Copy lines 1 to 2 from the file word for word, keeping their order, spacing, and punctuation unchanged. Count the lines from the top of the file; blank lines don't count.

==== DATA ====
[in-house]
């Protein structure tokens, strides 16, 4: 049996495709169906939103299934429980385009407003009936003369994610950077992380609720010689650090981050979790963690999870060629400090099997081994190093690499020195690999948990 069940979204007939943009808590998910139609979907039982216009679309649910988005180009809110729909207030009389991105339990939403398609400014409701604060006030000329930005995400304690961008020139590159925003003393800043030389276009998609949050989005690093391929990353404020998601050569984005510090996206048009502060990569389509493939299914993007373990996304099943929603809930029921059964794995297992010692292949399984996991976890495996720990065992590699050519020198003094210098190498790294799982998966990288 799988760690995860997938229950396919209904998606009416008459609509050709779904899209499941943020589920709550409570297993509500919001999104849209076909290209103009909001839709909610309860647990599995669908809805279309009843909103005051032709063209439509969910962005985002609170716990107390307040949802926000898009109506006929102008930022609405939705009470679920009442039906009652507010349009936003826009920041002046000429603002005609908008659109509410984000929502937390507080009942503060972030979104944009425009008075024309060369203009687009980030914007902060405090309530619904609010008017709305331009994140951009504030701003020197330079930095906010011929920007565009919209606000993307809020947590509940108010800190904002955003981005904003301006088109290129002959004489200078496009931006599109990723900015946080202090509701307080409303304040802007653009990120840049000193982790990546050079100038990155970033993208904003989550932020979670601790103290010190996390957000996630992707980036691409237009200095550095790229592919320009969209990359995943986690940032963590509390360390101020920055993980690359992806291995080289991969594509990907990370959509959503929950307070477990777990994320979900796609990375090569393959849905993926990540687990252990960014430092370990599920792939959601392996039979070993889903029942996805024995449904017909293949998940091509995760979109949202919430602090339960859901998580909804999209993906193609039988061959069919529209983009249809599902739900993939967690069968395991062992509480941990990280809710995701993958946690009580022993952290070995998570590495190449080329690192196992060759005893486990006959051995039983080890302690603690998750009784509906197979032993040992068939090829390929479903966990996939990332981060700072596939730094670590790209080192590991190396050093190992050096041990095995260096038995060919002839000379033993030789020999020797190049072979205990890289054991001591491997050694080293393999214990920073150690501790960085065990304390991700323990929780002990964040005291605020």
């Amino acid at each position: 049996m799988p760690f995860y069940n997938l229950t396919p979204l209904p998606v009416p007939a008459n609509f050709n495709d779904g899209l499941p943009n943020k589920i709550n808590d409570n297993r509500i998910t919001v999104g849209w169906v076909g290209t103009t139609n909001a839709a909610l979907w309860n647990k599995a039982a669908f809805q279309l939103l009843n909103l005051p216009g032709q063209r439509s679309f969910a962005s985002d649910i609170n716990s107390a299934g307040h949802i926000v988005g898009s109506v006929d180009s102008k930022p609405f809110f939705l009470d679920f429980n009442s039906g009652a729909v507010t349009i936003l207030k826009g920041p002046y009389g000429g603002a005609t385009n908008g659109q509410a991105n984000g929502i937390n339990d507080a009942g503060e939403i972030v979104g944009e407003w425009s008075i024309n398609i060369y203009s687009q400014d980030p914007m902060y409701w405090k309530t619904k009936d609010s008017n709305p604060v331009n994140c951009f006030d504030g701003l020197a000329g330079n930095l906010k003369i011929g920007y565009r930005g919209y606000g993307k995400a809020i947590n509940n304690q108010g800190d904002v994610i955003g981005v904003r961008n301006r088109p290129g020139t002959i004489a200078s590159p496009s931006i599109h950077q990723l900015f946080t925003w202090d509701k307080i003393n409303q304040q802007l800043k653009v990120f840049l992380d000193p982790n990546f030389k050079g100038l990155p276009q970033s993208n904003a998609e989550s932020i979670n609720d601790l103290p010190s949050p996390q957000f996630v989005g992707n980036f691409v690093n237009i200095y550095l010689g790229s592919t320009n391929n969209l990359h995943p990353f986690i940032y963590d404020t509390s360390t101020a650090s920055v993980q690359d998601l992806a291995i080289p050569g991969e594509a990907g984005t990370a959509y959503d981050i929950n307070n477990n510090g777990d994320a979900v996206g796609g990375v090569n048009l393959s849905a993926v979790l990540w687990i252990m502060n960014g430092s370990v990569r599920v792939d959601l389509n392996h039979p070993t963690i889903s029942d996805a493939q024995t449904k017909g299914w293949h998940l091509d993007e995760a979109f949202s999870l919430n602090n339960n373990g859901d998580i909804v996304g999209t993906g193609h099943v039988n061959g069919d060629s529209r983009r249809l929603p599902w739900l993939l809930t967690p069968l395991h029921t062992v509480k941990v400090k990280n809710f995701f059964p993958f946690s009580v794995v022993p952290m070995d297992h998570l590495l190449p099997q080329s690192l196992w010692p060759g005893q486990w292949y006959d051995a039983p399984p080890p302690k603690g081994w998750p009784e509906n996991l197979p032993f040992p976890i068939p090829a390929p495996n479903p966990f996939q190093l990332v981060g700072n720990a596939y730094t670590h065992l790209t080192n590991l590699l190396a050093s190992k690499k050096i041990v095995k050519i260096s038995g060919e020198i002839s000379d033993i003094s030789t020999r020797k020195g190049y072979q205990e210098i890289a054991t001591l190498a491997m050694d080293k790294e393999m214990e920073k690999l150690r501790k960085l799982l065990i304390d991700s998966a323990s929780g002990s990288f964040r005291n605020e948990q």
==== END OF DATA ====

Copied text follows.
[in-house]
């Protein structure tokens, strides 16, 4: 049996495709169906939103299934429980385009407003009936003369994610950077992380609720010689650090981050979790963690999870060629400090099997081994190093690499020195690999948990 069940979204007939943009808590998910139609979907039982216009679309649910988005180009809110729909207030009389991105339990939403398609400014409701604060006030000329930005995400304690961008020139590159925003003393800043030389276009998609949050989005690093391929990353404020998601050569984005510090996206048009502060990569389509493939299914993007373990996304099943929603809930029921059964794995297992010692292949399984996991976890495996720990065992590699050519020198003094210098190498790294799982998966990288 799988760690995860997938229950396919209904998606009416008459609509050709779904899209499941943020589920709550409570297993509500919001999104849209076909290209103009909001839709909610309860647990599995669908809805279309009843909103005051032709063209439509969910962005985002609170716990107390307040949802926000898009109506006929102008930022609405939705009470679920009442039906009652507010349009936003826009920041002046000429603002005609908008659109509410984000929502937390507080009942503060972030979104944009425009008075024309060369203009687009980030914007902060405090309530619904609010008017709305331009994140951009504030701003020197330079930095906010011929920007565009919209606000993307809020947590509940108010800190904002955003981005904003301006088109290129002959004489200078496009931006599109990723900015946080202090509701307080409303304040802007653009990120840049000193982790990546050079100038990155970033993208904003989550932020979670601790103290010190996390957000996630992707980036691409237009200095550095790229592919320009969209990359995943986690940032963590509390360390101020920055993980690359992806291995080289991969594509990907990370959509959503929950307070477990777990994320979900796609990375090569393959849905993926990540687990252990960014430092370990599920792939959601392996039979070993889903029942996805024995449904017909293949998940091509995760979109949202919430602090339960859901998580909804999209993906193609039988061959069919529209983009249809599902739900993939967690069968395991062992509480941990990280809710995701993958946690009580022993952290070995998570590495190449080329690192196992060759005893486990006959051995039983080890302690603690998750009784509906197979032993040992068939090829390929479903966990996939990332981060700072596939730094670590790209080192590991190396050093190992050096041990095995260096038995060919002839000379033993030789020999020797190049072979205990890289054991001591491997050694080293393999214990920073150690501790960085065990304390991700323990929780002990964040005291605020």